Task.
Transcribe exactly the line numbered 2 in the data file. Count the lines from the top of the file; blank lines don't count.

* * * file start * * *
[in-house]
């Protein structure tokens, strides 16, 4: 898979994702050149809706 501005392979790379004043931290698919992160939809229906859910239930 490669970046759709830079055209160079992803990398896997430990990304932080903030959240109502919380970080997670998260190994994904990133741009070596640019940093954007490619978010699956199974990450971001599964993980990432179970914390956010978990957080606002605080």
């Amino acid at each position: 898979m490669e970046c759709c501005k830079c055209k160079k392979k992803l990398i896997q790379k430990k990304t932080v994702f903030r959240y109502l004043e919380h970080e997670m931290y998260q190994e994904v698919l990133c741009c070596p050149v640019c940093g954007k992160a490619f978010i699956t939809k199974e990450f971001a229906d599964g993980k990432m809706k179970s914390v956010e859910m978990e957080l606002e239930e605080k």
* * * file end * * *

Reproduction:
């Protein structure tokens, strides 16, 4: 898979994702050149809706 501005392979790379004043931290698919992160939809229906859910239930 490669970046759709830079055209160079992803990398896997430990990304932080903030959240109502919380970080997670998260190994994904990133741009070596640019940093954007490619978010699956199974990450971001599964993980990432179970914390956010978990957080606002605080």